Exterior of the Civil Rights Museum
Exterior of room 306. This is where King stood when he was shot.
Interior of room 306 in the Lorraine Motel. This was Martin Luther King’s Room on the day he died.
Exhibit showing how the slaves were kept below deck on the slave ship. The space each slave occupied was 3 feet high and three feet long.
Exhibit covering the Birmingham bus boycott

After leaving the museum, we picked up US Highway 61, the Great River Road. It is also known as part of the Mississippi Blues Trail. We only covered a small portion of the trail. The area we traveled through is known as the Mississippi Delta, not to be confused with the Delta of the Mississippi River. The terrain of the Delta is flat agricultural land where the highway goes straight as an arrow for miles.

There are many Blues related places to visit on and off US-61, but time constraints limited us. The main place we wanted to visit was The B. B. King Museum in Indianola, MS. B. B. King, one of the most famous Blues musicians, was born in Indianola and is buried on the grounds of the Museum. Lighting conditions in the museum were similar to those in the Civil Rights Museum.

B. B. King Museum, Indianola, MS
Bottle cap studded Gibson Guitar

We continued on from Indianola to Greenville and followed MS Highway 1 back to US-61 which took us to Vicksburg, MS.

Memphis on the 4th of July

We thought that there would be a lot of action in Memphis on the 4th of July, but it was not so in the downtown area to which we limited ourselves. Most of the action that we know of was centered on Mud Island River Park  (zoom out on map).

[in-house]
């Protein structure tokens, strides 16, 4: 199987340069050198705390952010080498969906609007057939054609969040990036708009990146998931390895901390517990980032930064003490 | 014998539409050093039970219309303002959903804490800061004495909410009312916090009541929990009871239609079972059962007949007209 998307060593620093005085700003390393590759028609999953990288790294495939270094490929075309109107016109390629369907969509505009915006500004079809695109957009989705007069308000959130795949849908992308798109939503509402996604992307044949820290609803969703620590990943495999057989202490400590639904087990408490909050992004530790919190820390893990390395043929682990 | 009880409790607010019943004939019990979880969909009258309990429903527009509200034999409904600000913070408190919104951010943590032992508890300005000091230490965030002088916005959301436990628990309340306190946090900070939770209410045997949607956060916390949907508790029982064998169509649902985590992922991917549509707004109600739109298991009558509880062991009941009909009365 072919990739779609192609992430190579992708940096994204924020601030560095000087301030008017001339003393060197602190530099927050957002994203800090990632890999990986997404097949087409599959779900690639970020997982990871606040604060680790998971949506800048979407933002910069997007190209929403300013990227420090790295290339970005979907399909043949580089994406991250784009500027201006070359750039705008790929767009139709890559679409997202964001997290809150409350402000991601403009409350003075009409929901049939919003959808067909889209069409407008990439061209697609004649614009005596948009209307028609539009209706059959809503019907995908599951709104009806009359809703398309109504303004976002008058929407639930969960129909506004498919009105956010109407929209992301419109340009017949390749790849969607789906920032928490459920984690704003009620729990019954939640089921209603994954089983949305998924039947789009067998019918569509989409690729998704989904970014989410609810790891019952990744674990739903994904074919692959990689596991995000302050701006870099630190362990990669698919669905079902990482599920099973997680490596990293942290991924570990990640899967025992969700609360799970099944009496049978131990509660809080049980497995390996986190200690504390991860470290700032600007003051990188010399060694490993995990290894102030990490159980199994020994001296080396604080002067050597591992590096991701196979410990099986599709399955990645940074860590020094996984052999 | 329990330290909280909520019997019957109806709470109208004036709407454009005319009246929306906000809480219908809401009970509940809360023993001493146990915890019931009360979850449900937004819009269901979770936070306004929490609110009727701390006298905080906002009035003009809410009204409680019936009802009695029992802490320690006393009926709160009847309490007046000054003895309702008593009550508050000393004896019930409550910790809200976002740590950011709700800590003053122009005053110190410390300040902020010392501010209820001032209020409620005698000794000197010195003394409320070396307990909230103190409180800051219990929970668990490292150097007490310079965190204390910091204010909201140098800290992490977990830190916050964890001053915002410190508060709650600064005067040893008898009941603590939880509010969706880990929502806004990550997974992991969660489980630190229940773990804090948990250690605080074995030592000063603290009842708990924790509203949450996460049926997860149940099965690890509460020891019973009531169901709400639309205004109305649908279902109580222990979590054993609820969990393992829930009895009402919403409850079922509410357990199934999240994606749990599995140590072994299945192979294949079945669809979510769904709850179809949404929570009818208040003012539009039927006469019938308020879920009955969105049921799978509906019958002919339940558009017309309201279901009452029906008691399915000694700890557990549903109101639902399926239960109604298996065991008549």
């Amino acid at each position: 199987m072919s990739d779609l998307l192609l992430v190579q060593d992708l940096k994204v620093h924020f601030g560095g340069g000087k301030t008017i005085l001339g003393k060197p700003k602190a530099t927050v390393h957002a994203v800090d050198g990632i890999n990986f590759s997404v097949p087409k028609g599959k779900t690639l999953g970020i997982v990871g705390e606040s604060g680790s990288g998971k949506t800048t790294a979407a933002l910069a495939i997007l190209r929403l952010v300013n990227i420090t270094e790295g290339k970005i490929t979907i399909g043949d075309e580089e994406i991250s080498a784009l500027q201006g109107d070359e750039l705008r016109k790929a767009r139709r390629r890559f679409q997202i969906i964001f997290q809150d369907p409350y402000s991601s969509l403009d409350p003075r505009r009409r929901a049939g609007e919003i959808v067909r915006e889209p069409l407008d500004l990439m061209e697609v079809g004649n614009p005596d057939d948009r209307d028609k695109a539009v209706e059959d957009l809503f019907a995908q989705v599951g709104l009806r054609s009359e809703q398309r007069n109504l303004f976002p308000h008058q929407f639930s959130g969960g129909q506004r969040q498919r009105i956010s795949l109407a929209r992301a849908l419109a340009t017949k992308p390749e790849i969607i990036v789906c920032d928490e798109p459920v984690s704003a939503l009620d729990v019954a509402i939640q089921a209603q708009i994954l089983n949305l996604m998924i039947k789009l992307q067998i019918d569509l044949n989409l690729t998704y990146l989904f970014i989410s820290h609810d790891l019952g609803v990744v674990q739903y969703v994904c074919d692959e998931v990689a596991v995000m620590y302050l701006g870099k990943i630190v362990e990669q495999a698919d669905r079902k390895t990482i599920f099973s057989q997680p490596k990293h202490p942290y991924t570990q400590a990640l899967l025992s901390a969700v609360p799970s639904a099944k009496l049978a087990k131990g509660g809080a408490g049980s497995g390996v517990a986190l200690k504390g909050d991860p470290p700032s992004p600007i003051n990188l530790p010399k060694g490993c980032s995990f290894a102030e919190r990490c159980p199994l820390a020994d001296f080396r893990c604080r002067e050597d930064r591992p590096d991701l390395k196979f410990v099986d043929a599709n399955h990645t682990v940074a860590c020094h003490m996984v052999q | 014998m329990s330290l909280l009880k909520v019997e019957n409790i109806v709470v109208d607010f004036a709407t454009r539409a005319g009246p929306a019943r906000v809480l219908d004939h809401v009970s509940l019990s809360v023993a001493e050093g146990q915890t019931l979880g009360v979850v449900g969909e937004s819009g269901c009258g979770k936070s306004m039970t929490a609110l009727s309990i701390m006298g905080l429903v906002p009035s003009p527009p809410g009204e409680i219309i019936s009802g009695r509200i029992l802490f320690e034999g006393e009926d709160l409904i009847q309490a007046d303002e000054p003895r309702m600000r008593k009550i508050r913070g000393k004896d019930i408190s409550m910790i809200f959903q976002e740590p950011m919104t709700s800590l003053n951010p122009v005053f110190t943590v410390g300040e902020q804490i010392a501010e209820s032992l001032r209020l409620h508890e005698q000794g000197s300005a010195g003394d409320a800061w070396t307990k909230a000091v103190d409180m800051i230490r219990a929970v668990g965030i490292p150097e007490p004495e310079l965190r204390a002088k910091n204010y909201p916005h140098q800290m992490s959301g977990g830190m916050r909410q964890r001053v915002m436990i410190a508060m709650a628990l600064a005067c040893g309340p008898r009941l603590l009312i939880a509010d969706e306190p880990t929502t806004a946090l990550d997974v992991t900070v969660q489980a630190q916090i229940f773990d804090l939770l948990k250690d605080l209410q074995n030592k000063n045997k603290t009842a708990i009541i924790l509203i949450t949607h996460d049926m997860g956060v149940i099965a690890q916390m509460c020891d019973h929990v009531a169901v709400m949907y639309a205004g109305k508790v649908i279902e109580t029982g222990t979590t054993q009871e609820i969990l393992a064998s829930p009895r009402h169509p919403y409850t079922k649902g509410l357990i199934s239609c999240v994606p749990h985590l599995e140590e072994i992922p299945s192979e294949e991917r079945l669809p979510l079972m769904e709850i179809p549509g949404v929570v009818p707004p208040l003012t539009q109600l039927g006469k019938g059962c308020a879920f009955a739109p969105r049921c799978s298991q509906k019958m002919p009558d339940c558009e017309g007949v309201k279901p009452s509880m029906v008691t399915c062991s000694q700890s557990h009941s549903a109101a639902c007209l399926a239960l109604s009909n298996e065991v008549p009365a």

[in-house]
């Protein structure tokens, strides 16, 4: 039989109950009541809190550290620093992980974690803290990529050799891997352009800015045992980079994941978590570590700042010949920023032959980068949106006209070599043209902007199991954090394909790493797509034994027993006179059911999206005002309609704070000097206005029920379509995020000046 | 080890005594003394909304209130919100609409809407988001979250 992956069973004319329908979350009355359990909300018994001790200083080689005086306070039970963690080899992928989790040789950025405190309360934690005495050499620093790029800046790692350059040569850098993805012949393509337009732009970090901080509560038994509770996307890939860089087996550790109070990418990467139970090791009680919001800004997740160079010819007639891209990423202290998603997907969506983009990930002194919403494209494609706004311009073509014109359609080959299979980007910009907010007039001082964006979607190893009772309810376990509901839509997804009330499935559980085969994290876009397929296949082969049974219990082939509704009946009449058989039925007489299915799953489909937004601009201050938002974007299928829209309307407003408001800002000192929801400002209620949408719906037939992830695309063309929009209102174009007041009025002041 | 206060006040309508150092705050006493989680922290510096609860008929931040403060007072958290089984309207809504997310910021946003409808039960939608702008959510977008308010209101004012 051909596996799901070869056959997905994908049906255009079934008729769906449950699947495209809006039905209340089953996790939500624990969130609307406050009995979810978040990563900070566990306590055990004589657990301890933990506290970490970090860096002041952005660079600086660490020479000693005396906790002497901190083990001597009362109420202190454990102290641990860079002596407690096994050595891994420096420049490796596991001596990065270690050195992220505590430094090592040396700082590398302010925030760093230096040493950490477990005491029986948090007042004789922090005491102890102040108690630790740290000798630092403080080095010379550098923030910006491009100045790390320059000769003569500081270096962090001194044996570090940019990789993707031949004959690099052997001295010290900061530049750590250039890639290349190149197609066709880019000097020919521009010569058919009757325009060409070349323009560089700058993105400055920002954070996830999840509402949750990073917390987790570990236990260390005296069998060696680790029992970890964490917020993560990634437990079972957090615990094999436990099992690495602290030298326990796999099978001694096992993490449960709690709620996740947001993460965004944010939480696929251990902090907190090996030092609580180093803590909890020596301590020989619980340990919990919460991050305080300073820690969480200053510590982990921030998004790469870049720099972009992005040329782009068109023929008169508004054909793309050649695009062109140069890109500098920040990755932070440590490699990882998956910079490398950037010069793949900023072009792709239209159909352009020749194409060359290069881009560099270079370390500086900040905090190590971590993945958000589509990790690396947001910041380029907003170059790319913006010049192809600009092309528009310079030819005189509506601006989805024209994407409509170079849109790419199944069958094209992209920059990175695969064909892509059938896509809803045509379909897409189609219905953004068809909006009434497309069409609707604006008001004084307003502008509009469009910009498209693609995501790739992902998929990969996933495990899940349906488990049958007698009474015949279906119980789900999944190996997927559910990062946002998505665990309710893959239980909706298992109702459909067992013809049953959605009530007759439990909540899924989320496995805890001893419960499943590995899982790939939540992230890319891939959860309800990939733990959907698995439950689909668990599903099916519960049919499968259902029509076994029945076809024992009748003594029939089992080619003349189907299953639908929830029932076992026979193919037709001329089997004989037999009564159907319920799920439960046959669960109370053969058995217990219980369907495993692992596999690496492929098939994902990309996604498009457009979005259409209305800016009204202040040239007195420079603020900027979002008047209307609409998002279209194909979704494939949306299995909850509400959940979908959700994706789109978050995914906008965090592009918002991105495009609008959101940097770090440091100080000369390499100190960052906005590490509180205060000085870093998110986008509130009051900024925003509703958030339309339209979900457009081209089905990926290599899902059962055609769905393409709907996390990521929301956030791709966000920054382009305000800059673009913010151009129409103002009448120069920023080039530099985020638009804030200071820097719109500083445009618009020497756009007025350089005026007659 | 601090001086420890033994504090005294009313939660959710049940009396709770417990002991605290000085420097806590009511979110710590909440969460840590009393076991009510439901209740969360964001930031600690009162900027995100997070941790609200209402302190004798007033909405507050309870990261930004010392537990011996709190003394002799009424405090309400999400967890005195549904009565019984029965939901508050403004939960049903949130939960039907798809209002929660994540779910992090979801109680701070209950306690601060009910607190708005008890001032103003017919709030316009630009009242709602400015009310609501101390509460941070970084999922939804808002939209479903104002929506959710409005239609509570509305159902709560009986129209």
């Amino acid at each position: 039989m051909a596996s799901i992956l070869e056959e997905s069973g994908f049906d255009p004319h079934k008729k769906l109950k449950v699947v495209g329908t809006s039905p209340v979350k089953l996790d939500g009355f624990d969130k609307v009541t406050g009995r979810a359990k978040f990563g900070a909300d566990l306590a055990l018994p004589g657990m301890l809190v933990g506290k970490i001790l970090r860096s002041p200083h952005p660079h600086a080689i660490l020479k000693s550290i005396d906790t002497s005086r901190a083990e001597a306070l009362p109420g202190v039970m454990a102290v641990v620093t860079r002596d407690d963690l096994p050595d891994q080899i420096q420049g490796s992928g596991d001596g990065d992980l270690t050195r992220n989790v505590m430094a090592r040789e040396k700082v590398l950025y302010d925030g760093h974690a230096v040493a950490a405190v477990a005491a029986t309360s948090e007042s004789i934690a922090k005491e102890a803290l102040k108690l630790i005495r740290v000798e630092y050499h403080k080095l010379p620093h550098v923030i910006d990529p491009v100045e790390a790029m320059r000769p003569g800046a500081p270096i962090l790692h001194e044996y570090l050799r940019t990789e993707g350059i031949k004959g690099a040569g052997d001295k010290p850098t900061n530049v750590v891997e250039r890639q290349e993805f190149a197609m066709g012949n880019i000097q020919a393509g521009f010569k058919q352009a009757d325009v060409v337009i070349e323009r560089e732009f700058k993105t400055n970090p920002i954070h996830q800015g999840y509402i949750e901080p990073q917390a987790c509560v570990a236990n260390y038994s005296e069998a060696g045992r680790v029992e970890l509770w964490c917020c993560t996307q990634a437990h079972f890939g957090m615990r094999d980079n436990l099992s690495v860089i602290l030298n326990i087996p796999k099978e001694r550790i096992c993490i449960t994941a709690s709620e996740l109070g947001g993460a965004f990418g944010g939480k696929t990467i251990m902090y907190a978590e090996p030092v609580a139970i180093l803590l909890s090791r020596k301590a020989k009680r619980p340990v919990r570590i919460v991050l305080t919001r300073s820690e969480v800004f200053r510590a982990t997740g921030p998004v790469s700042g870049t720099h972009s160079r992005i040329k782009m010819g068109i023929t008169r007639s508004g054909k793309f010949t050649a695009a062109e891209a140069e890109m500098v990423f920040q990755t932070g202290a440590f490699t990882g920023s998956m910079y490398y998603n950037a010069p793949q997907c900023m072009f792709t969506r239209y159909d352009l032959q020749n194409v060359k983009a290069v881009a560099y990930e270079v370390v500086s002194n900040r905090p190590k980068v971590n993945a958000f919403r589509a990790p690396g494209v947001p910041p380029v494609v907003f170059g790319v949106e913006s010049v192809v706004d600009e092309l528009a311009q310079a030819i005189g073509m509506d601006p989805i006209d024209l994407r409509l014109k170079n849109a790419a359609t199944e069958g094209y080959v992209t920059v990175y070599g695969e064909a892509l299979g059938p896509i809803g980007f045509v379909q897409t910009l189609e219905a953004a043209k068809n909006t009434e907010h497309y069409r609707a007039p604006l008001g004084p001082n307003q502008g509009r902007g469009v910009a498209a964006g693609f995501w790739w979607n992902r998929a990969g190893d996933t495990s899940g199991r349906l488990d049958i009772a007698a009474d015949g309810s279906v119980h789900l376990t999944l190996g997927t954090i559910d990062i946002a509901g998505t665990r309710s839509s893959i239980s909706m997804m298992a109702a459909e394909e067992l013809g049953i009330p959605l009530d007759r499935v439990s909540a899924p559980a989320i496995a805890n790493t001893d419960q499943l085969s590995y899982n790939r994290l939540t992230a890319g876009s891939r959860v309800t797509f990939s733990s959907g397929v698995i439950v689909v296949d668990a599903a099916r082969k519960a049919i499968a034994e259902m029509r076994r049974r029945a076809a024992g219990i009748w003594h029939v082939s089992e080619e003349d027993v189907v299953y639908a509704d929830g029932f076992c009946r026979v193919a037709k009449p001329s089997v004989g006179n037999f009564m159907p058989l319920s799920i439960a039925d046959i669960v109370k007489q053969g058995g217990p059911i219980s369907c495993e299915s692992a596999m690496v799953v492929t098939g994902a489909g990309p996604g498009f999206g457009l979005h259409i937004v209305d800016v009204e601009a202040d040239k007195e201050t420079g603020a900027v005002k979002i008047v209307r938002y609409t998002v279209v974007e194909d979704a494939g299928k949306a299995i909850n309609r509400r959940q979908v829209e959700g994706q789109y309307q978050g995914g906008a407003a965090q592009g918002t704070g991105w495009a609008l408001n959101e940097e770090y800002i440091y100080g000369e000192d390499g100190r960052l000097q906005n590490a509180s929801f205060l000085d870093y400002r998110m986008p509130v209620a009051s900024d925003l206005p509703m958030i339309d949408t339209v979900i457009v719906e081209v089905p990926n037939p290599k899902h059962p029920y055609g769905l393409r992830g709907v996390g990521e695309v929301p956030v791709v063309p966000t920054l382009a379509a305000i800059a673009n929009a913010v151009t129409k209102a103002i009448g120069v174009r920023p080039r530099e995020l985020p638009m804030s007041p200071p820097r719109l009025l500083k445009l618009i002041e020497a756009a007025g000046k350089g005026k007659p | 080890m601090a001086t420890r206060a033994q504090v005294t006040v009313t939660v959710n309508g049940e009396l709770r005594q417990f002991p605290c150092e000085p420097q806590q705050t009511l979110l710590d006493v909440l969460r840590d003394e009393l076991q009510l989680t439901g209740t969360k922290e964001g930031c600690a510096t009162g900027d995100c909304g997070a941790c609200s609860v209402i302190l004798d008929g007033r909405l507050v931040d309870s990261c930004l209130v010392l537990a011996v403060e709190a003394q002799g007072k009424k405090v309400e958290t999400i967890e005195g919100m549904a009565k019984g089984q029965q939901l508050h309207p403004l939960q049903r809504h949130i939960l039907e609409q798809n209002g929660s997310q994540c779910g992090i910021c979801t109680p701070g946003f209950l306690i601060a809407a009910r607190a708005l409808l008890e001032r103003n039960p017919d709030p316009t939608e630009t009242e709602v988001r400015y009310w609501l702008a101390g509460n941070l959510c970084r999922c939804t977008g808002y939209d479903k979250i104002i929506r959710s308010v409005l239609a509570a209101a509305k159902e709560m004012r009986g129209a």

The first activity for us was going across the street to the Peabody Hotel to view the ducks parading to the fountain in the center of the main floor. The parade starts at 11am as the ducks descend from their rooftop home and parade out of the elevator into the fountain (watch YouTube Video). At 5pm the process is reversed. I tried to shoot a video of the parade from the mezzanine but the lighting conditions were not good. My video editing software is old and could not handle the process of enhancing the video.

The View from our hotel room is of the Peabody Hotel

Next we walked to Beale Street. Most of the action is between South 2nd and South 4th streets.  When we arrived, many of the businesses were just opening and the crowds were thin.

Beale Street Scene
Beale Street Scene
Susie and a tribute to Johnny Cash
Susie and her favorite beer… just kidding. Note the cane she uses as a prop… gets a lot of sympathy? She doesn’t use it to walk.
A. Schwab
Guitar art piece on sale at A. Schwab

We walked over the Rock and Soul Museum, located just off the intersection of B.B. King Boulevard and Beale Street. The museum is an affiliate of the Smithsonian Museum. It is definitely a place to visit if you have an interest in rock music. We took about an hour to walk through the museum and could have spent more time there. We returned to Beale Street and visited A. Schwab, which was once a general store and bills itself as one today.

Rock and Soul Museum
The name B. B. King came out of what he was called when he worked at WDIA, Blues Boys Kingdom.
In addition to a number of displays in other rooms, a whole room in the museum is devoted to Elvis Presley.
A display dedicated to Dewey Phillips. The main character in the musical Memphis was based on his life.